Everyone wondered what the kids of the Eighties would grow up to achieve. Steeped in too much pop culture, tempted by excess, assured they’d never attain the incomes or accomplishments of their parents’ generation, our Reagan-era youth woke up from the long night of the soul hopped up on Prozac, drenched in self-help effluvium and armed with a pervasive cynicism that would seep into the next decade and beyond.
It’s almost perfect that Drew Barrymore would go on to defy her roots as an alcoholic child star and grow up to produce a movie as sensitive and epochal as “Donnie Darko,” which is not merely the salvation of the moribund teen pic genre but a square-peg adolescent classic to rank up there with “Rushmore” and “Say Anything.”
A Sundance surprise in a year that craves fresh young voices more than ever, Richard Kelly’s “Donnie Darko” is that almost unheard of example of an indie-minded production — with garish special effects, no less – that isn’t spoiled by the Hollywood forces that helped birth it. It won’t be easy to market, but this furiously inventive debut eases into the new Sundance with remarkable aplomb, decimating nearly everything in its path.
Set in 1988, during George Bush’s transition to power (Dukakis jokes fly by in abundance), “Donnie Darko” unravels in a crisp upper-middle-class Virginia suburb where everything looks great on the surface but threatens to dislodge and crumble at any second. The Darko brood, a Spielbergian family of five prone to profanity-laced bickering at the dinner table, revels in the ordinary until its middle son Donnie (Jake Gyllenhaal, in a star-making performance), under medication for his anti-social behavior, takes to wandering in fugue states during the night, waking up on golf courses and city streets with no memory of his actions.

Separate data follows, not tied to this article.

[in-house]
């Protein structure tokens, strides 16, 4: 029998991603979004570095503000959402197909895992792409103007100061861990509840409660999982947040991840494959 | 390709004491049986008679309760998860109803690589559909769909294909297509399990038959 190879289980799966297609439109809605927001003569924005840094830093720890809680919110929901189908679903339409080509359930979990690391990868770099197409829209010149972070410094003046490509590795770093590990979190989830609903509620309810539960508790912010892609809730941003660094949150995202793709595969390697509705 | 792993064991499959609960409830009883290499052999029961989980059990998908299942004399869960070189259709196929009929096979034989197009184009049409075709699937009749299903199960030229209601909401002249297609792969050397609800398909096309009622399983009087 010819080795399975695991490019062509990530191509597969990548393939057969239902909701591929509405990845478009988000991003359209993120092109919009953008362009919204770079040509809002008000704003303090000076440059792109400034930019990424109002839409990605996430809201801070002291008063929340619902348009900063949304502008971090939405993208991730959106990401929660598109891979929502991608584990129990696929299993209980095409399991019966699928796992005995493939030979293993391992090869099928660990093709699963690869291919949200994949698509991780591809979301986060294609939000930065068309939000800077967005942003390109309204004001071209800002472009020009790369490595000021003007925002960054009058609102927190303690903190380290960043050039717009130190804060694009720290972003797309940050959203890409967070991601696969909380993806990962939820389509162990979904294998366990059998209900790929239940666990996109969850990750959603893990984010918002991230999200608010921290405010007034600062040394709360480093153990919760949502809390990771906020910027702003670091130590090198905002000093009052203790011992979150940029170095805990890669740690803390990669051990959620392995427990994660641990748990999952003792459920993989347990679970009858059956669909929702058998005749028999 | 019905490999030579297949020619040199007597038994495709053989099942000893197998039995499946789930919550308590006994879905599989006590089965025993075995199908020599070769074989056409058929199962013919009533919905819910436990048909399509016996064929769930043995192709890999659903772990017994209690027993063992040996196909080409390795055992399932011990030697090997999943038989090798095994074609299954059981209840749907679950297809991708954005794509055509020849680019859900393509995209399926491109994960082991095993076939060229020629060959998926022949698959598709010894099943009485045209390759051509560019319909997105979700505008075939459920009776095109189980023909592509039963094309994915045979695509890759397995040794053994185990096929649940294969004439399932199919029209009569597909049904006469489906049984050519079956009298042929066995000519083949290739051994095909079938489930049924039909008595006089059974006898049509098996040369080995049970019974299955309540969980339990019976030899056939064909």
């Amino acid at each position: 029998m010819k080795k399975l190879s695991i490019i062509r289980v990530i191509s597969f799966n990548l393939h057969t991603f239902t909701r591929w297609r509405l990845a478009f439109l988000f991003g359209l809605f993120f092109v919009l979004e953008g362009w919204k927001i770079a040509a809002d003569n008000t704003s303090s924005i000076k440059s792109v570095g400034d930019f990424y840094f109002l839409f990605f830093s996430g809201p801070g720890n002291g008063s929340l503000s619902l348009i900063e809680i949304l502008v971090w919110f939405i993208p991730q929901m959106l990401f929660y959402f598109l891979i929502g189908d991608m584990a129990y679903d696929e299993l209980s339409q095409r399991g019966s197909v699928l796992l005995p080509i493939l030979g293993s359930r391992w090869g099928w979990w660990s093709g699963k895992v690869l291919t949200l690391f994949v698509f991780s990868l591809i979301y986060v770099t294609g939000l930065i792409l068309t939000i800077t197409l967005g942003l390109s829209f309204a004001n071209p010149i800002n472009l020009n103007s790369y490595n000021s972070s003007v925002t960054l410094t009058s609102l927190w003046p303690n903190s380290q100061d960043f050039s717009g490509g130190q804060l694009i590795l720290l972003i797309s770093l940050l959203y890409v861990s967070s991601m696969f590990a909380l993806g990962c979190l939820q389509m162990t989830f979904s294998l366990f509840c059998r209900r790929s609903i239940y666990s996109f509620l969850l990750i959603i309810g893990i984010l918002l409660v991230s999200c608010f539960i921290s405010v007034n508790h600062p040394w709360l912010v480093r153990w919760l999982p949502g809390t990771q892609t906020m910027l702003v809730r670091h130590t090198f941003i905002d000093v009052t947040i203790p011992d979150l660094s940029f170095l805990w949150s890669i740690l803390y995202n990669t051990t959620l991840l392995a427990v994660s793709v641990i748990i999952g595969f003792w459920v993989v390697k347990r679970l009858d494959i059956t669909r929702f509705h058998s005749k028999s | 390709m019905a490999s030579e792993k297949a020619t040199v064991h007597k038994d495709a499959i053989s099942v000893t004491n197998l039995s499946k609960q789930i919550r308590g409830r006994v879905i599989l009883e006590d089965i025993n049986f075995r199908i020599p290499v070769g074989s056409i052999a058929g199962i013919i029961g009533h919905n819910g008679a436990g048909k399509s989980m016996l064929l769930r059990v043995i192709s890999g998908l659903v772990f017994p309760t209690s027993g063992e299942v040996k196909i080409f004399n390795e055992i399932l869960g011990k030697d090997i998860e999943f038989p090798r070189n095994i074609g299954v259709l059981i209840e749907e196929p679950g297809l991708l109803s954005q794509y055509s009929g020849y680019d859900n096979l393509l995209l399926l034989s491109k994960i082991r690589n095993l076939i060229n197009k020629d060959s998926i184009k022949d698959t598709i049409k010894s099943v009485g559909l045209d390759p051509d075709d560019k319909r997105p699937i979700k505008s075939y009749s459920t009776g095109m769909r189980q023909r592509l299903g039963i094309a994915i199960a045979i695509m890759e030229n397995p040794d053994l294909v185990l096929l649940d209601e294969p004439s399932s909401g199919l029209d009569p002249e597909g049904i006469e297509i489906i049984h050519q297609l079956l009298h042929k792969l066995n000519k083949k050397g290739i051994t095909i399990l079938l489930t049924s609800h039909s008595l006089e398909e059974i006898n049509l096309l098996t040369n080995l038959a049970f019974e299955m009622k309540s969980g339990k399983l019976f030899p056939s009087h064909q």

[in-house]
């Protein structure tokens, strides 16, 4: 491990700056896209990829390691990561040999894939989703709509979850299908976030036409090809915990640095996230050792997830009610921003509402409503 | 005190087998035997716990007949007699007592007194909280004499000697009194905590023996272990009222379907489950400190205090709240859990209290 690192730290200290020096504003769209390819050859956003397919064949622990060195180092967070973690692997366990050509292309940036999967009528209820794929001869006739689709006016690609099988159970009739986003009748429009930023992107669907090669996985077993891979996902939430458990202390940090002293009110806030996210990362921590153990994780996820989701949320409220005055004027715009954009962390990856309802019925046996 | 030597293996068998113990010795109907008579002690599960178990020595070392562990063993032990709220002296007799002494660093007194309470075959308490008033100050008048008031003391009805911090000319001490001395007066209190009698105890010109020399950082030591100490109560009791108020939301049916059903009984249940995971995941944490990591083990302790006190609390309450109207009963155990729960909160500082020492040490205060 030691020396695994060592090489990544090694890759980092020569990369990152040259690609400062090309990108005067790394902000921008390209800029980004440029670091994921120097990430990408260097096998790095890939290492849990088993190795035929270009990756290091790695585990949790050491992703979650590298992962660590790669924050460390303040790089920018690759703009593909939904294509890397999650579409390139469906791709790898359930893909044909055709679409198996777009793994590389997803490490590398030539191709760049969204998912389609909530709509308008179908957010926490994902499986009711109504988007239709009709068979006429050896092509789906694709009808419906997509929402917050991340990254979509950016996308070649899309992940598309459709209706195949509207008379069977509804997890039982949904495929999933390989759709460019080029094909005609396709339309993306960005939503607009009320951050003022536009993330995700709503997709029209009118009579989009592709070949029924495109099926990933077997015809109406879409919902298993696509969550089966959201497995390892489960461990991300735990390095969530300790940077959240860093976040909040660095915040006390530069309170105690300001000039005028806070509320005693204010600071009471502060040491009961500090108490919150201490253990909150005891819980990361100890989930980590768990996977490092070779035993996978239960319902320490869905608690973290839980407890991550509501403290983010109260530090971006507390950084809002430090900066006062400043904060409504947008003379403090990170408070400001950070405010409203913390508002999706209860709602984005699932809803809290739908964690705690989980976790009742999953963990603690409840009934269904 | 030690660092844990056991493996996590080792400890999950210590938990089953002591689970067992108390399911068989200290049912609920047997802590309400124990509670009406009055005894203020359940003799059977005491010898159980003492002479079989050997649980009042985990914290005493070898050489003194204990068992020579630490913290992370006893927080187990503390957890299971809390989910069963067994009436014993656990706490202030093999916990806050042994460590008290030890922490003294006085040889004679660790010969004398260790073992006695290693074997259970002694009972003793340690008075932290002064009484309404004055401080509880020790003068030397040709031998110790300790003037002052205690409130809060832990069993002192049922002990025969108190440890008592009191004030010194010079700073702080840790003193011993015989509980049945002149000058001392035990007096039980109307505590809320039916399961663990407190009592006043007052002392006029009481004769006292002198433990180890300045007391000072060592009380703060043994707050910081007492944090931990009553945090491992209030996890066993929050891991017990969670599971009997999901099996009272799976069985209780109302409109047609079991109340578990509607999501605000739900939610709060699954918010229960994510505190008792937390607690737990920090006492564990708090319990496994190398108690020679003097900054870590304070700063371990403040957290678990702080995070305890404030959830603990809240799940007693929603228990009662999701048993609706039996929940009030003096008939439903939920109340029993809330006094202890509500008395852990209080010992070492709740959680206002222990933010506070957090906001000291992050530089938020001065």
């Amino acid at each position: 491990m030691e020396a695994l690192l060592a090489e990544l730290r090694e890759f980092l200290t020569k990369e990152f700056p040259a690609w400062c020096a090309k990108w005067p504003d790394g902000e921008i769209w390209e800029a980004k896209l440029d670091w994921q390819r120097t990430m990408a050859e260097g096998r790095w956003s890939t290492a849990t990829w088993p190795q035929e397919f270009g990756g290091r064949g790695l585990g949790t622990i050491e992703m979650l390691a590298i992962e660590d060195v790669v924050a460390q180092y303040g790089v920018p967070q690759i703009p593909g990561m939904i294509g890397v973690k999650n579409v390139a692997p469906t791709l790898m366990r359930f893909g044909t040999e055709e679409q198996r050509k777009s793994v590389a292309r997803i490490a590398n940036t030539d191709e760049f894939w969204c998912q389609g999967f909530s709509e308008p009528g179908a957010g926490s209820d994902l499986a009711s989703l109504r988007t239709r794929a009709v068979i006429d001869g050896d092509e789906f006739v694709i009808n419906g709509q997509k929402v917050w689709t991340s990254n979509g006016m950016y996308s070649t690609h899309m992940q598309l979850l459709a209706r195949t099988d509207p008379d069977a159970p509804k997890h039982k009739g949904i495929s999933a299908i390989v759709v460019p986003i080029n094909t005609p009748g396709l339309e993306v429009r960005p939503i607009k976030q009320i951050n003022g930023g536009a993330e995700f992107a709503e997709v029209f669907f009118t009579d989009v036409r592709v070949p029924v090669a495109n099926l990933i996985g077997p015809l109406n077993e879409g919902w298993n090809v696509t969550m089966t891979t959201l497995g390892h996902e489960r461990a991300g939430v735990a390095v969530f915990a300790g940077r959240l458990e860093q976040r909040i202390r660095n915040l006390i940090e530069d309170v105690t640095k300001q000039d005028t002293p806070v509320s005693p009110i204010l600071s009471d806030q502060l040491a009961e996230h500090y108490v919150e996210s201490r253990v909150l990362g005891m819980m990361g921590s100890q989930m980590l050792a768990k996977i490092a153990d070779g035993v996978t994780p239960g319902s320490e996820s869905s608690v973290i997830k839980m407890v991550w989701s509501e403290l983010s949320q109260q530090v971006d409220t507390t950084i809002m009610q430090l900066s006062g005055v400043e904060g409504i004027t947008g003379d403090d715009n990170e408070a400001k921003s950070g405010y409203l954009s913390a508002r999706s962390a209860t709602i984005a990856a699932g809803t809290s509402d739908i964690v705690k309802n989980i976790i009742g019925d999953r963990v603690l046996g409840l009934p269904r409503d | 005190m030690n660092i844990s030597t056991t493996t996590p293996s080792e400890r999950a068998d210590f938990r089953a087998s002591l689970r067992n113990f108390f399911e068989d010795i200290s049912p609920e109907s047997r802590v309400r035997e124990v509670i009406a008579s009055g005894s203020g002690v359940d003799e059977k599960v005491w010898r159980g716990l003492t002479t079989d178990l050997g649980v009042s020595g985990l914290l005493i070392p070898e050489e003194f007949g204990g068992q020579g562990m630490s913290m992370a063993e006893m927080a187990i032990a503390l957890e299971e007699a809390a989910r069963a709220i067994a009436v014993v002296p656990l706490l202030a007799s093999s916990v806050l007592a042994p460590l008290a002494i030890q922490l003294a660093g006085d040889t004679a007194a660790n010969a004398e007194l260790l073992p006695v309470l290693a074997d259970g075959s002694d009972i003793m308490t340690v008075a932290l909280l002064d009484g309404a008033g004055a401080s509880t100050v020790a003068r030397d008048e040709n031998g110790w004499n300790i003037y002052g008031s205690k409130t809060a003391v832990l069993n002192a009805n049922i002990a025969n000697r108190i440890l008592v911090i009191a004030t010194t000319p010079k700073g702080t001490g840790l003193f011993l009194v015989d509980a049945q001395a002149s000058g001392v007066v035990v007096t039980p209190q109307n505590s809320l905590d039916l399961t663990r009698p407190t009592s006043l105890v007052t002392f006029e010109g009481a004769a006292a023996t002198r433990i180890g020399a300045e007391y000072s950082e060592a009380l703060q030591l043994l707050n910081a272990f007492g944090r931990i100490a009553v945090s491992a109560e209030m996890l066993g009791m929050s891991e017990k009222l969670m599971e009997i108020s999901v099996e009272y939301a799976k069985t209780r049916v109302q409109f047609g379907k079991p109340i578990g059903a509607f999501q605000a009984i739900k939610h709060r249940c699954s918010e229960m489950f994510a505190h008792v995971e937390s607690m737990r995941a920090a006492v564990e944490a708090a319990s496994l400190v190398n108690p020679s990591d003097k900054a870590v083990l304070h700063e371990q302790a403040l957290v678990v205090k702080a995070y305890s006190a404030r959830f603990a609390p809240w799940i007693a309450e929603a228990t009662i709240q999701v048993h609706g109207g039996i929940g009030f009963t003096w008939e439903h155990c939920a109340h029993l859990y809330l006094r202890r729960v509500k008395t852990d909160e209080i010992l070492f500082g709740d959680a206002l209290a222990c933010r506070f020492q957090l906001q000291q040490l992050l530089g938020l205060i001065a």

When the fuselage of a jet crashes into the Darko home, nearly killing Donnie in his bedroom, the befuddled teen starts to question the logic of the universe, not to mention his own collapsing sanity. Haunted by visions of a sinister rabbit creature that has warned him that the world will end in exactly twenty eight days, Donnie becomes an unwitting evil hand in a spree of vandalistic acts that renders him a discipline case at the local prep school, where Donnie’s so ahead of the curve that the school principal refers to his test scores as “intimidating.” His shrink (Katharine Ross) simply prescribes more medication. As Donnie grows more aware of his plight – he begins investigating wormholes as a means of correcting fate’s cruel hand — the movie transmogrifies into a loud, effects-laden monster that succeeds against all odds in holding onto its rich humanism.
“Donnie Darko” pays homage to the Spielberg productions of the Eighties that blinded us with science (it references “Back to the Future” more than once) but it’s also rooted in the Lynchian mindfuck of ”Blue Velvet,” that other Eighties epochal landmark that ripped the scalp off of smalltown American values, reminding us that when we looked inward it was anything but placid and ordinary.